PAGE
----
Childhood Bullying Behavior and Later Psychiatric Hospital and Psychopharmacologic Treatment: Findings From the Finnish 1981 Birth Cohort Study | Psychiatry and Behavioral Health | JAMA Psychiatry | JAMA Network
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Original Article
September 2009

Childhood Bullying Behavior and Later Psychiatric Hospital and Psychopharmacologic Treatment: Findings From the Finnish 1981 Birth Cohort Study

Author Affiliations

Author Affiliations: Regional Center of Child and Adolescent Psychiatry (Dr Sourander) and Department of Pediatrics (Dr Ronning), Institute of Clinical Medicine, Tromsö University, Tromsö, Norway; Department of Child and Adolescent Psychiatry, Columbia University, New York, New York (Drs Sourander and Brunstein-Klomek); Department of Child Psychiatry, Turku University Hospital, Turku, Finland (Drs Sourander and Piha); Department of Child Psychiatry, Helsinki University, Helsinki, Finland (Dr Gyllenberg); Department of Child Psychiatry, Kuopio University Hospital, Kuopio, Finland (Dr Kumpulainen); Departments of Psychiatry (Dr Niemelä and Ms Ristkari), Biostatistics (Mr Helenius), and Biostatistics (Ms Sillanmäki), Turku University, Turku; Department of Child Psychiatry, Tampere University and University Hospital, Tampere, Finland (Dr Tamminen); Department of Child Psychiatry, Oulu University Hospital, Oulu, Finland (Dr Moilanen); and Department of Child Psychiatry, Helsinki University Hospital, Helsinki (Dr Almqvist).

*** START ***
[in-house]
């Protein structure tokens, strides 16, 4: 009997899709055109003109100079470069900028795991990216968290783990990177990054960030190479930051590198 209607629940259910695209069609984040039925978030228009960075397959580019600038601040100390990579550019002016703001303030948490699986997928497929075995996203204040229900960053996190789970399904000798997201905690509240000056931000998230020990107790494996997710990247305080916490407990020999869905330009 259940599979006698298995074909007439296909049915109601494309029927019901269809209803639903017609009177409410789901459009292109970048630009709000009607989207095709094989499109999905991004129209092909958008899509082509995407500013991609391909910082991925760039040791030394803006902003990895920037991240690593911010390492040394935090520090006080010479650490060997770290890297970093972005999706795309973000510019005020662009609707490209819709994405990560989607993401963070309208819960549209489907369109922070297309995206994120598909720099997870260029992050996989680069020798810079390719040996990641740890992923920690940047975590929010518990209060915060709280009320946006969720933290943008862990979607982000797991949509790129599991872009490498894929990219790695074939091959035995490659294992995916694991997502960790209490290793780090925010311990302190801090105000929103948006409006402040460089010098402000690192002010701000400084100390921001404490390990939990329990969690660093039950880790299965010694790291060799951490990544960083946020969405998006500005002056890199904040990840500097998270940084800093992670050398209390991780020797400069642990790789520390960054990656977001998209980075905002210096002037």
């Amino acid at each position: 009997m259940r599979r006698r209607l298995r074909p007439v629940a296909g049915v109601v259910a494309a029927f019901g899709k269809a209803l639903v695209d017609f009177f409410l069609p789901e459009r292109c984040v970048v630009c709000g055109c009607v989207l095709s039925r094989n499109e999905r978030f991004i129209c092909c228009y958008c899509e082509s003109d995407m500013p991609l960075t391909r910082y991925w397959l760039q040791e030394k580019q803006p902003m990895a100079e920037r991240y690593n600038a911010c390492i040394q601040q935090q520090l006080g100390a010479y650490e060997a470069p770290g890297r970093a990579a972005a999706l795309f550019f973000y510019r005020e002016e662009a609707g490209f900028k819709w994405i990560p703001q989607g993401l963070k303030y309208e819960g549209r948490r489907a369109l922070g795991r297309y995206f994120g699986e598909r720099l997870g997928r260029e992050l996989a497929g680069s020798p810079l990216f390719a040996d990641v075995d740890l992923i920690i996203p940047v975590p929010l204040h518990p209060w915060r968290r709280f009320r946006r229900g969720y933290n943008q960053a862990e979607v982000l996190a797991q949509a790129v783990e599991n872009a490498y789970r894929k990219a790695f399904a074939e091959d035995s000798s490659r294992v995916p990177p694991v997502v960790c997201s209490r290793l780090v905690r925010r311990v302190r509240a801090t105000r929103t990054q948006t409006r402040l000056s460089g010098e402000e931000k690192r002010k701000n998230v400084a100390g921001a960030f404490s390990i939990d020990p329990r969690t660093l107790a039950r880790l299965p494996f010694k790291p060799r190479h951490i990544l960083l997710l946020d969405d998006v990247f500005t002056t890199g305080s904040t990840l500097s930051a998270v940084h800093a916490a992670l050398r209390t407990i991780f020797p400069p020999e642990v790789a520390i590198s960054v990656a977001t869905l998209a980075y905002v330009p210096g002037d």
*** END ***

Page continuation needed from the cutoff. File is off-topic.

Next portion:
Arch Gen Psychiatry. 2009;66(9):1005-1012. doi:10.1001/archgenpsychiatry.2009.122

Context  No prospective population-based study examining predictive associations between childhood bullying behavior and long-term mental health outcomes in both males and females exists.

Objective  To study predictive associations between bullying and victimization in childhood and later psychiatric hospital and psychopharmacologic treatment.

Design  Nationwide birth cohort study from age 8 to 24 years.

Participants  Five thousand thirty-eight Finnish children born in 1981 with complete information about bullying and victimization at age 8 years from parents, teachers, and self-reports.

Main Outcome Measures  National register–based lifetime information about psychiatric hospital treatments and psychopharmacologic medication prescriptions.

Results  When controlled for psychopathology score, frequent victim status at age 8 years among females independently predicted psychiatric hospital treatment and use of antipsychotic, antidepressant, and anxiolytic drugs. Among males, frequent bully-victim and bully-only statuses predicted use of antidepressant and anxiolytic drugs. Frequent bully-victim status among males also predicted psychiatric hospital treatment and use of antipsychotics. However, when the analysis was controlled with total psychopathology score at age 8 years, frequent bully, victim, or bully-victim status did not predict any psychiatric outcomes among males.

Conclusions  Boys and girls who display frequent bullying behavior should be evaluated for possible psychiatric problems, as bullying behaviors in concert with psychiatric symptoms are early markers of risk of psychiatric outcome. Among females, frequent childhood victimization predicts later psychiatric problems irrespective of psychiatric problems at baseline.